One in four women and one in six to seven men will experience domestic violence at some point in their lifetime.
On average, as many as two women a week will be killed as a result of domestic abuse by a current partner or ex-partner.
It’s a bleak reality, and the relationship between domestic violence and homelessness is a complex one. For some people, domestic violence is the reason they become homeless in the first place. For others, homelessness leads them into abusive relationships. It’s easy to see how a person might fall into a cycle that’s difficult to break, particularly as services to support victims of domestic violence and those who are facing homelessness are stretched to the limit.
The full scale of the problem is largely unknown
In 2017, over 6,000 people were accepted as homeless by their local authority as a result of a violent relationship. This made up over 10% of all homeless applications that year.
However, those fleeing from domestic violence often fall into the category of ‘hidden homelessness’, with nowhere and no one to turn to. This makes it incredibly difficult to understand the full extent of the issue, with many victims hidden from view and not accessing support as a result. Relying heavily on friends and family for temporary accommodation and afraid to alert the local authorities, survivors will often be left out of mainstream statistics.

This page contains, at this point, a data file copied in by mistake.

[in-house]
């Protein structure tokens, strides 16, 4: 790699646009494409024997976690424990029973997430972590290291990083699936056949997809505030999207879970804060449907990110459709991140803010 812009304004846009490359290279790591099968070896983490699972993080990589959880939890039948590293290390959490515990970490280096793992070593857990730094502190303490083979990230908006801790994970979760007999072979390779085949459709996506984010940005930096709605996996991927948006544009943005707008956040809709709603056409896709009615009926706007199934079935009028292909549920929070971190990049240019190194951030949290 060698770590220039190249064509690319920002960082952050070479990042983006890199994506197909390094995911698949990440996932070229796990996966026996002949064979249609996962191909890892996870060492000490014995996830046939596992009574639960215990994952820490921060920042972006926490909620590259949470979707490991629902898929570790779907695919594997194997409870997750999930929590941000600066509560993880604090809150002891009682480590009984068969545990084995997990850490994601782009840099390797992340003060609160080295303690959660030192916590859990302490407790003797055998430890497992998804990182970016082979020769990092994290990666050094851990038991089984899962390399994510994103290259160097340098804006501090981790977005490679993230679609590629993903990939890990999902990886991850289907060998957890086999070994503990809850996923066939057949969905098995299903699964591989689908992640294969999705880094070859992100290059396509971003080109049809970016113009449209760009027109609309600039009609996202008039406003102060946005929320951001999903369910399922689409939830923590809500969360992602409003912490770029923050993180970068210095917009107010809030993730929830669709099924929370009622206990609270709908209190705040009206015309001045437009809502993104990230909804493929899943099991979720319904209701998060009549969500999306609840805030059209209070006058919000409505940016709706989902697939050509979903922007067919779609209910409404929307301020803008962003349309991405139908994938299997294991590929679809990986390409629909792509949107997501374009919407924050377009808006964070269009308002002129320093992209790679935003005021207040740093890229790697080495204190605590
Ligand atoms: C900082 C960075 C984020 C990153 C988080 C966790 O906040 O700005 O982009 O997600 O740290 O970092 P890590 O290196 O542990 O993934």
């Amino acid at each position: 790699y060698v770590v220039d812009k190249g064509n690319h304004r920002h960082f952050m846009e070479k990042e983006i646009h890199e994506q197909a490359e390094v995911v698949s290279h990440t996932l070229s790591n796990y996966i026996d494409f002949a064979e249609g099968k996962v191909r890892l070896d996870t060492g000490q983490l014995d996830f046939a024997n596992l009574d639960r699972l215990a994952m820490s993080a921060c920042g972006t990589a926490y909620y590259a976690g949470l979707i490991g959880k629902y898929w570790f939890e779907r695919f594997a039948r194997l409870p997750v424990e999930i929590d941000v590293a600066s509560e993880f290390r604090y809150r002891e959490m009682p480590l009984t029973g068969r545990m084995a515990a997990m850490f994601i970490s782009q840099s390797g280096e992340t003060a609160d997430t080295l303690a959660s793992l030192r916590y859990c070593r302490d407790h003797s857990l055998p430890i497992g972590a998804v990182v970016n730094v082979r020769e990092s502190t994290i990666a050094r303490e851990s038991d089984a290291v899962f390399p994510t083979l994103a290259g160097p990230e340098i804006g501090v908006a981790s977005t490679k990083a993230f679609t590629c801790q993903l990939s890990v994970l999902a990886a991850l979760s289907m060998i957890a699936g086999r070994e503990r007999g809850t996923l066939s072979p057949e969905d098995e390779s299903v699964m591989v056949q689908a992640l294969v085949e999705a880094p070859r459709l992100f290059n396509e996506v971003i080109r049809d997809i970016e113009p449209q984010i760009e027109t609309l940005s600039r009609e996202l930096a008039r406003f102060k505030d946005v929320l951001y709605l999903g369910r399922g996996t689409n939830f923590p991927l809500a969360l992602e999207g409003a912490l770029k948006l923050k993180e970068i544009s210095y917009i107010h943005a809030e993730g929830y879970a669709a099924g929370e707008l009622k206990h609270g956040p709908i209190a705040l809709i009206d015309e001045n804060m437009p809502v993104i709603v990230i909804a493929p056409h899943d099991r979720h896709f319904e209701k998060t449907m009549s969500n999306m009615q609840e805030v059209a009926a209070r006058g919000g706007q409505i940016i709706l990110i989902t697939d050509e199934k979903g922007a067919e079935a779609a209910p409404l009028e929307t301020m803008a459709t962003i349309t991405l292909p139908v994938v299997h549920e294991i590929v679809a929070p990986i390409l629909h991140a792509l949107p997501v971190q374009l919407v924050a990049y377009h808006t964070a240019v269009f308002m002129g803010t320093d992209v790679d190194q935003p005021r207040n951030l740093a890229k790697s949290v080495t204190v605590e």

Demand for services outweighs supply
Housing is one of the biggest barriers to someone leaving an abusive relationship. Fear of becoming homeless is a real and justified fear. According to a report from Women’s Aid, the number of refuge bed spaces in 2019/20 was 30% lower than that recommended by the Council of Europe. Furthermore, a staggering 64% of refuge referrals were denied.
When separation is the point at which someone is most vulnerable to fatal violence by their former partner, this is a frightening statistic to read.
The demand for refuge services only increased during the COVID-19 pandemic, as searches for Refuge’s website increased by an massive 950% a few months into the lockdown. It remains to be seen how the cost of living crisis will impact these figures in the coming months and years. Just how many people remain trapped in abusive relationships for fear of not being able to cope financially if they leave?
When the strain on services was already starting to show in 2019, it’s frightening to think how many people have since become homeless due to a lack of emergency accommodation when they leave a violent relationship.
Despite requirements by the 2021 Domestic Abuse Act for local authorities to provide refuge and safe accommodation, many don’t have the resources to meet these statutory obligations. The result is that many victims feel as though they’re left with no choice but to return to a violent partner while waiting for local authority intervention.
At Simon on the Streets, we support those who are experiencing homelessness no matter the circumstances. As well as providing resources to those sleeping rough, we support people with various links to other services too, ensuring they get the full support they need to be able to take control of their lives and move forward.
If you’d like to support our outreach work, please consider making a donation. As an independent charity, it’s only with your support that we can continue to make a difference throughout West Yorkshire.